In 1994, Kentucky's legislature overhauled its health care in an effort to lower premiums and get more people insured.
It did this by adding in a public option called "Kentucky Access".
But the plan isn't as successful as originally hoped for.
"A lot of people ended up in Kentucky, their premiums went up and quite a few folks dropped their health insurance because the cost increase so greatly," says Auston McCay.
A Bowling Green insurance agent, McCay and others helped the state government come up with "Kentucky Access'" as a public option alternative.
However, the plan quickly fell into trouble.
"A big part of the money that's gone into Kentucky Access has gone back into state coffers," says McCay.
Over the past 15 years, the $220 million designated for the program has been steadily taken away by the state government to cover general items.
In all, McCay says $150 million has been taken out of Kentucky Access' budget.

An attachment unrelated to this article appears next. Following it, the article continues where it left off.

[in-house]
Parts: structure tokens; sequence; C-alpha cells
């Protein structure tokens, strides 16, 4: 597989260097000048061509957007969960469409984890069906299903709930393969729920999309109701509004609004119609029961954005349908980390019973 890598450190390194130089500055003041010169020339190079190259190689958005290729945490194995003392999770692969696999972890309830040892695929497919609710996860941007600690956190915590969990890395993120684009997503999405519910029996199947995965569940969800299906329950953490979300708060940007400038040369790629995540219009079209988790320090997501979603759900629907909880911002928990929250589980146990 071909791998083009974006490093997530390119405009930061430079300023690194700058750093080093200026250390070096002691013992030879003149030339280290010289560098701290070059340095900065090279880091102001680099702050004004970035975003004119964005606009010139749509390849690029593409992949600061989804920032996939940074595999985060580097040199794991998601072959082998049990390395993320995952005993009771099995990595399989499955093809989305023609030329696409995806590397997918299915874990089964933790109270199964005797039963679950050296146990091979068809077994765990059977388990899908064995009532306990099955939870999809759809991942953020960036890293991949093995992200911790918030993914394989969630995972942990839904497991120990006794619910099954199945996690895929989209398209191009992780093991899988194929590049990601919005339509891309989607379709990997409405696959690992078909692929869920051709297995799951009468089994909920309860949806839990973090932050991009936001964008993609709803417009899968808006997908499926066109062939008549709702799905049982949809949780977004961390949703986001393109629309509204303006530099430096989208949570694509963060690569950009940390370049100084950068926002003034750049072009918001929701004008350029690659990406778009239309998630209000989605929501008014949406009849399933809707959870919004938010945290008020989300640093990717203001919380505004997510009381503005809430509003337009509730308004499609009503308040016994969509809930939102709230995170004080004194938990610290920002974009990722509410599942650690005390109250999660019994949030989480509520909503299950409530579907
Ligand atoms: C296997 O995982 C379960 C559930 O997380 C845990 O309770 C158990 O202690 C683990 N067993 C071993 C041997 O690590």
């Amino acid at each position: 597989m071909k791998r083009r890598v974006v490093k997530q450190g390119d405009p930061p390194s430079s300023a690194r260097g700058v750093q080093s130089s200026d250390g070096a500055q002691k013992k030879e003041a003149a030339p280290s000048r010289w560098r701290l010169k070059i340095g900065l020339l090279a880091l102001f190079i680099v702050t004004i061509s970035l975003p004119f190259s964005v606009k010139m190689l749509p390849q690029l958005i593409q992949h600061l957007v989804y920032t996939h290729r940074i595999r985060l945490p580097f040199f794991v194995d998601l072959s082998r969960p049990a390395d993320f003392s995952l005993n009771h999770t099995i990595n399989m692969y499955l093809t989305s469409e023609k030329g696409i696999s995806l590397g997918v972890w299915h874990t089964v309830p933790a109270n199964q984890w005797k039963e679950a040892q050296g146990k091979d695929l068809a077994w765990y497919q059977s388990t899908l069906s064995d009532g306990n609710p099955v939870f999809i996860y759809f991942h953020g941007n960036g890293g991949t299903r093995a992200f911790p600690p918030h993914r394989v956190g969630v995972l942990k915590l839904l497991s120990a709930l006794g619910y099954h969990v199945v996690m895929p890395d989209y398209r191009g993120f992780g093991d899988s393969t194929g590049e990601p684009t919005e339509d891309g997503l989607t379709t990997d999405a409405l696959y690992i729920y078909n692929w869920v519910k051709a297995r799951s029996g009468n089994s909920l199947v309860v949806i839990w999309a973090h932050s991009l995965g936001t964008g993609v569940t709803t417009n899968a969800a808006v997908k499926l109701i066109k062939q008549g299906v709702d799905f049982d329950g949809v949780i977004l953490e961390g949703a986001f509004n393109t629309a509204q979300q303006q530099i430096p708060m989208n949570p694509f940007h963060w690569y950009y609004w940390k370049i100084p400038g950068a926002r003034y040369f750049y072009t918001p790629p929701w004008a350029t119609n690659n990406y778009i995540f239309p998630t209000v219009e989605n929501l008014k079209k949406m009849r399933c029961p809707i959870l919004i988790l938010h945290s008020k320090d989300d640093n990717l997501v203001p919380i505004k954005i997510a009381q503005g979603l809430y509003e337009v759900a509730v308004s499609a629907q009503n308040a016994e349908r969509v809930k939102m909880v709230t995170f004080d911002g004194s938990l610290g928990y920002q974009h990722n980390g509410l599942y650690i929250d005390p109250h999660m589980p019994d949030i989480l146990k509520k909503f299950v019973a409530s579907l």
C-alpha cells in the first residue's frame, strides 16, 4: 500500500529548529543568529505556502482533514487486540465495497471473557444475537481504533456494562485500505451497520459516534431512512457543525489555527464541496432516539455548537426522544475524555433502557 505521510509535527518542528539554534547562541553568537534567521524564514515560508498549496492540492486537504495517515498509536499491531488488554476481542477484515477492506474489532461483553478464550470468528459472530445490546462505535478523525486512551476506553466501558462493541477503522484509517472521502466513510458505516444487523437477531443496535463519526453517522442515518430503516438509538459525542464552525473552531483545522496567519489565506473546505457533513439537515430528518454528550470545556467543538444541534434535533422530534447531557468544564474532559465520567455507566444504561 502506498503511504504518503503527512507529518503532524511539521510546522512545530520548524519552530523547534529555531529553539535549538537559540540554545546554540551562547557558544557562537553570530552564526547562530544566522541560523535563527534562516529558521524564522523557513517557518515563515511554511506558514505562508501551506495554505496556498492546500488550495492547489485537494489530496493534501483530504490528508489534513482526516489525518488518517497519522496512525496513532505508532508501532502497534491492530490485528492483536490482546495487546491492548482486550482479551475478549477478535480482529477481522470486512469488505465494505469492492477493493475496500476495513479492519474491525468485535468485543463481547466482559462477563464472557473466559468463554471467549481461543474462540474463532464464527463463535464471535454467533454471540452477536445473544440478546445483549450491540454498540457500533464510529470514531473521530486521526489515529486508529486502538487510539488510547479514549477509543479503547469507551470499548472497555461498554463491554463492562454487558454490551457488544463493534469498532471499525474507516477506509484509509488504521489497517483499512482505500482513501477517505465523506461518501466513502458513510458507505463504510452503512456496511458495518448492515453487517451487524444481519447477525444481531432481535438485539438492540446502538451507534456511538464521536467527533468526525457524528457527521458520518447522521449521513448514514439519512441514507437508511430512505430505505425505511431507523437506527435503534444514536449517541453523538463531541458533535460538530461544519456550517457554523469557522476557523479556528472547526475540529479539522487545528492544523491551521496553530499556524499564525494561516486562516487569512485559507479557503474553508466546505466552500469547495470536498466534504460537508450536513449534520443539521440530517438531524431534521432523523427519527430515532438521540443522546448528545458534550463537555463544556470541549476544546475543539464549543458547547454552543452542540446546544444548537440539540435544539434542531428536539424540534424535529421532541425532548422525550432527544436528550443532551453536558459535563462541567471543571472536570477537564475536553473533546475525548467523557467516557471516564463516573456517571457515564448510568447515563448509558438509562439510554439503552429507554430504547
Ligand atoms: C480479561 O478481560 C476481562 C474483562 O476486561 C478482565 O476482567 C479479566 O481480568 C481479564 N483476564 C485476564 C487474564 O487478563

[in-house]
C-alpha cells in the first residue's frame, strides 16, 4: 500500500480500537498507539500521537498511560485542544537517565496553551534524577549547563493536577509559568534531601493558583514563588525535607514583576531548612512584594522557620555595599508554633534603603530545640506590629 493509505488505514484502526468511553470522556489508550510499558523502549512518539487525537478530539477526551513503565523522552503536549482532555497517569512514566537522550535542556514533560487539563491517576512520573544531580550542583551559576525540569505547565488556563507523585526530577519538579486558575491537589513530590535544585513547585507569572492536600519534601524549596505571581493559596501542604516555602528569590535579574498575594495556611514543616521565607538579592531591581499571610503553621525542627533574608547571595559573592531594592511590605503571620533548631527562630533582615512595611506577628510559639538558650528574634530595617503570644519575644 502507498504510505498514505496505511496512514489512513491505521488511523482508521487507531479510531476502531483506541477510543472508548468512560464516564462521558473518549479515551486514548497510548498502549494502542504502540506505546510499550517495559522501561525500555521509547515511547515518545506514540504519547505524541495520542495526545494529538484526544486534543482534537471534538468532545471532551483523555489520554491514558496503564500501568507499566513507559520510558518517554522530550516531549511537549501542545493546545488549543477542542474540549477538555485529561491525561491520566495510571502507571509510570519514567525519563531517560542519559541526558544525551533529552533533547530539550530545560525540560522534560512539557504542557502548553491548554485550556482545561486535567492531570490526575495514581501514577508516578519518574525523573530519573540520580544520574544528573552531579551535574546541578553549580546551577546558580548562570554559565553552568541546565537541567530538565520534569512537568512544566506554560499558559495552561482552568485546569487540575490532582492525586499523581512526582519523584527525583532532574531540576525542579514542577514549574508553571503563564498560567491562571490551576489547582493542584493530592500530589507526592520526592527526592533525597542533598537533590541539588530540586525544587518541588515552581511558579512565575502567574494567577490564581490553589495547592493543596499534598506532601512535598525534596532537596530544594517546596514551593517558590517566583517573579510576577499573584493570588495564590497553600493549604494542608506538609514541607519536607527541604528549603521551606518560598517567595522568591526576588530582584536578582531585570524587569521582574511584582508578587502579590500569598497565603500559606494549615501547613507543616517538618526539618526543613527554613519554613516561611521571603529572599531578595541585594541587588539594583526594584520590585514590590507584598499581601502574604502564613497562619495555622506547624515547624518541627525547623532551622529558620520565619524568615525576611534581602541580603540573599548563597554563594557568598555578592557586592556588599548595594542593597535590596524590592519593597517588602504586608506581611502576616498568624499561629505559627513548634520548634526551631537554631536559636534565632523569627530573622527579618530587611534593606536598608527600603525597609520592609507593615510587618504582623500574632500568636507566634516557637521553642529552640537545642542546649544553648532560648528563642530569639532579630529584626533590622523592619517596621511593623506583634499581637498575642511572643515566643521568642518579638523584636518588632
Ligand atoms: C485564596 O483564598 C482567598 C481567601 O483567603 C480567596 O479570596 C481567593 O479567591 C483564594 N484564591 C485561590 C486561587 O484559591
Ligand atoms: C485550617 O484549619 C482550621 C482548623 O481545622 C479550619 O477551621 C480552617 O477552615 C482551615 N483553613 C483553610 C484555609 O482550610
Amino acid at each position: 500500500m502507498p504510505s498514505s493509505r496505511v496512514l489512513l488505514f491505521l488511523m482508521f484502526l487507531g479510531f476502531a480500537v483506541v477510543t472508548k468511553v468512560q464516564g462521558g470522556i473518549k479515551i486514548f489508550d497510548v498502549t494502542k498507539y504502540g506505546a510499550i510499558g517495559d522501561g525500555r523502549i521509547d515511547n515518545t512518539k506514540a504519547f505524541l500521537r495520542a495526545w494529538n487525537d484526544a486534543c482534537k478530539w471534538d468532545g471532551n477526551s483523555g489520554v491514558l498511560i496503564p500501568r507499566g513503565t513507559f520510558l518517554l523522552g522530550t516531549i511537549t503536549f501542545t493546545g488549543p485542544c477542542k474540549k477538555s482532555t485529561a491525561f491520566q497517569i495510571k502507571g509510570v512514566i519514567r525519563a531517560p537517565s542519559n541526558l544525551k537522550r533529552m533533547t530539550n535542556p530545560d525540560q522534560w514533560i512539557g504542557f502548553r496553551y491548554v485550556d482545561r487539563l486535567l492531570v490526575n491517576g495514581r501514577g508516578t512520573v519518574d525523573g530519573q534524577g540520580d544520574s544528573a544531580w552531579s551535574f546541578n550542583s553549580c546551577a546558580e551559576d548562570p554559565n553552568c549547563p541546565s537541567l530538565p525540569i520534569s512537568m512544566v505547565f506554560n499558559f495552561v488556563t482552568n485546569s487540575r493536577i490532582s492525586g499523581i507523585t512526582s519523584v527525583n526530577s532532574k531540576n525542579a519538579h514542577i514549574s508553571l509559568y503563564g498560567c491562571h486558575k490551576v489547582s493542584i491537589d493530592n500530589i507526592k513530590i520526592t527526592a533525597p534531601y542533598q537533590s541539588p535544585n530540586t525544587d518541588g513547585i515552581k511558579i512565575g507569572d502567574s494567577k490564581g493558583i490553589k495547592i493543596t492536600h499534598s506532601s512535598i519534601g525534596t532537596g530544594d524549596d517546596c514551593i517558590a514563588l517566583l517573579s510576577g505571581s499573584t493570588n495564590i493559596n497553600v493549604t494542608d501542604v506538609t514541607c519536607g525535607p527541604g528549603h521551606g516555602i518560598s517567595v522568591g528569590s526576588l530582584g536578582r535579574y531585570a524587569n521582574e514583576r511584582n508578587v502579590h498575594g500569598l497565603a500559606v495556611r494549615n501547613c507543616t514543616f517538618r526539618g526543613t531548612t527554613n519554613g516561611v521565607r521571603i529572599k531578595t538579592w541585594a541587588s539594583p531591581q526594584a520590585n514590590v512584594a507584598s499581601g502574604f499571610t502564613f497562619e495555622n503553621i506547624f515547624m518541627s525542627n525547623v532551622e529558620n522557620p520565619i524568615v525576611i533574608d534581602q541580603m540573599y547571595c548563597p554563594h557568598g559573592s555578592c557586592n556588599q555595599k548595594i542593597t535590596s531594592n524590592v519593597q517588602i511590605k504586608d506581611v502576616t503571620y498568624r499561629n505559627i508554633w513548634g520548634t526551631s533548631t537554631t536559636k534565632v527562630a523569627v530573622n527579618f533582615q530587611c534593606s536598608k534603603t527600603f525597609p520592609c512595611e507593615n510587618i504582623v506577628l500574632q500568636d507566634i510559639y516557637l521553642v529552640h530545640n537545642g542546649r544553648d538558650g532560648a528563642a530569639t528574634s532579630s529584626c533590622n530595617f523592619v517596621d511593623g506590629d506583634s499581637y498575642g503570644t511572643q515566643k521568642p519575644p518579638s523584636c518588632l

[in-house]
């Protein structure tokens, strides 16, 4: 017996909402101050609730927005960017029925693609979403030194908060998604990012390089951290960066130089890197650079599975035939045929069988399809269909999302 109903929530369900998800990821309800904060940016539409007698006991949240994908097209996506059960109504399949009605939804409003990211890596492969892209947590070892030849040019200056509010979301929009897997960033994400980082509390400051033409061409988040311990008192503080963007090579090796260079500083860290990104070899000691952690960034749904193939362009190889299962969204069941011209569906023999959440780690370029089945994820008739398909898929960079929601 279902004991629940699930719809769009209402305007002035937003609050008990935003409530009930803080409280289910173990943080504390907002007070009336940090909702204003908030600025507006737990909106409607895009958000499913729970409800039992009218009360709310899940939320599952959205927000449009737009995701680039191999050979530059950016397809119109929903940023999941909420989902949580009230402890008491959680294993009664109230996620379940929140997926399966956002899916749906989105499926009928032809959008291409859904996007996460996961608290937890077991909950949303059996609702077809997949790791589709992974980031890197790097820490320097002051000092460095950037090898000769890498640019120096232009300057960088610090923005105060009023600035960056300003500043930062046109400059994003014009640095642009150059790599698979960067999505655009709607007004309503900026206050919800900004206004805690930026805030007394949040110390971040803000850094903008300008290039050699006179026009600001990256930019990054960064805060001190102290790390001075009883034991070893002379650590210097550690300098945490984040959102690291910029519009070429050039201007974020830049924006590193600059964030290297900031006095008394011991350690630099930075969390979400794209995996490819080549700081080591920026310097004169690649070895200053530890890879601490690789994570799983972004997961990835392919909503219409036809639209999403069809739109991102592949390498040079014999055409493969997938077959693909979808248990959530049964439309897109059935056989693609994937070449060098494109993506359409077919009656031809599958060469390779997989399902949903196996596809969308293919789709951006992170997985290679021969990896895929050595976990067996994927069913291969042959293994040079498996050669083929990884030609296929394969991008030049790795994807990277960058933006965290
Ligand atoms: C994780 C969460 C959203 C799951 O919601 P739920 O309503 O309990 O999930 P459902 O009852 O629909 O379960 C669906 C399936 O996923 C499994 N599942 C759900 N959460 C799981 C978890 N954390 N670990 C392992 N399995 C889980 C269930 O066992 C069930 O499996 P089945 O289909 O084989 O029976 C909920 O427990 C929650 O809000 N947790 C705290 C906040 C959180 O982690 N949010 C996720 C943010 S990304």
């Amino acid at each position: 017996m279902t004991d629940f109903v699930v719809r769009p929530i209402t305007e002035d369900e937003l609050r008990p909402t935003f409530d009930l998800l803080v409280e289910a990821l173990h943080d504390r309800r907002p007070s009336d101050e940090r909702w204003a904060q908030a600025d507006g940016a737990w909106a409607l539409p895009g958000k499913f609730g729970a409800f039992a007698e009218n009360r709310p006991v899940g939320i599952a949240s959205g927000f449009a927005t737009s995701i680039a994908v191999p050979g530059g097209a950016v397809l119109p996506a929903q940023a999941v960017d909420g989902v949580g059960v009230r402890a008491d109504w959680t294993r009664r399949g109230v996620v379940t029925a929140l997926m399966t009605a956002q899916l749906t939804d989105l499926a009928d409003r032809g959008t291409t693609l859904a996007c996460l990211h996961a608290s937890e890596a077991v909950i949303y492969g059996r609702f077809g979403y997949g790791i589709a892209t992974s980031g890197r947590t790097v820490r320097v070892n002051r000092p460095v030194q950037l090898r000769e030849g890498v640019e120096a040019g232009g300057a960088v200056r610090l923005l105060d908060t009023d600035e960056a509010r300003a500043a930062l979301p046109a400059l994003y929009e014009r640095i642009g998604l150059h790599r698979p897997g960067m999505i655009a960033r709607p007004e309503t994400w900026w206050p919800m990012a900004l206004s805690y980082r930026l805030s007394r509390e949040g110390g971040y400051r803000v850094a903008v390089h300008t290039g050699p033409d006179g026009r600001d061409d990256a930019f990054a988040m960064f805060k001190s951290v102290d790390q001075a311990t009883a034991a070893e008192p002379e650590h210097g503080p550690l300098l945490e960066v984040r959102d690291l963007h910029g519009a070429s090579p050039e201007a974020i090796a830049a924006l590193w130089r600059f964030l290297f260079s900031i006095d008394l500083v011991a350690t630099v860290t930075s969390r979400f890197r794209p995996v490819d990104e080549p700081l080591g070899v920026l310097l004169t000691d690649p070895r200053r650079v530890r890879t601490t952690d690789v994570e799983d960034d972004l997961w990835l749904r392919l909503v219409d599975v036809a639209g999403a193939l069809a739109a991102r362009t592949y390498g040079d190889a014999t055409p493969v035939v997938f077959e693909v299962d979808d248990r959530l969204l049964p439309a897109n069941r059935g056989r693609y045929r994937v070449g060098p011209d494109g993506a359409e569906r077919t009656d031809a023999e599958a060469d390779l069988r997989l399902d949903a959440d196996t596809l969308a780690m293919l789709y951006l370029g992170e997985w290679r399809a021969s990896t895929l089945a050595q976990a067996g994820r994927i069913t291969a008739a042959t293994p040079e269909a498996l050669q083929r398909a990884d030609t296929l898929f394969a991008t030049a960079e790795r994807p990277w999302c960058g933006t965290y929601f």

The former state health insurance chairman doubts the Federal Government won't help but pull money out of a public option in times of need as well.
"We talk about how the insurance companies make profits but the state is actually profiting off this plan and so if this money had been left in there and reduced the public's cost, then the plan would have been very competitive and could have been well run," McCay notes.
The lack of people participating also has hurt its progress.
Out of 4.2 Kentuckians, only 4500 are signed up for "Access", that's less than 11% of the population.
McCay says, if passed, a Federally-run public option will face these similar problems.
"Kentucky's plan was a trial run for a national plan and when it kind of blew up then very little was said about it later," notes McCay.
In addition to Kentucky, a handful of states such as Tennessee and Massachusetts have also tried public options... all with similar results.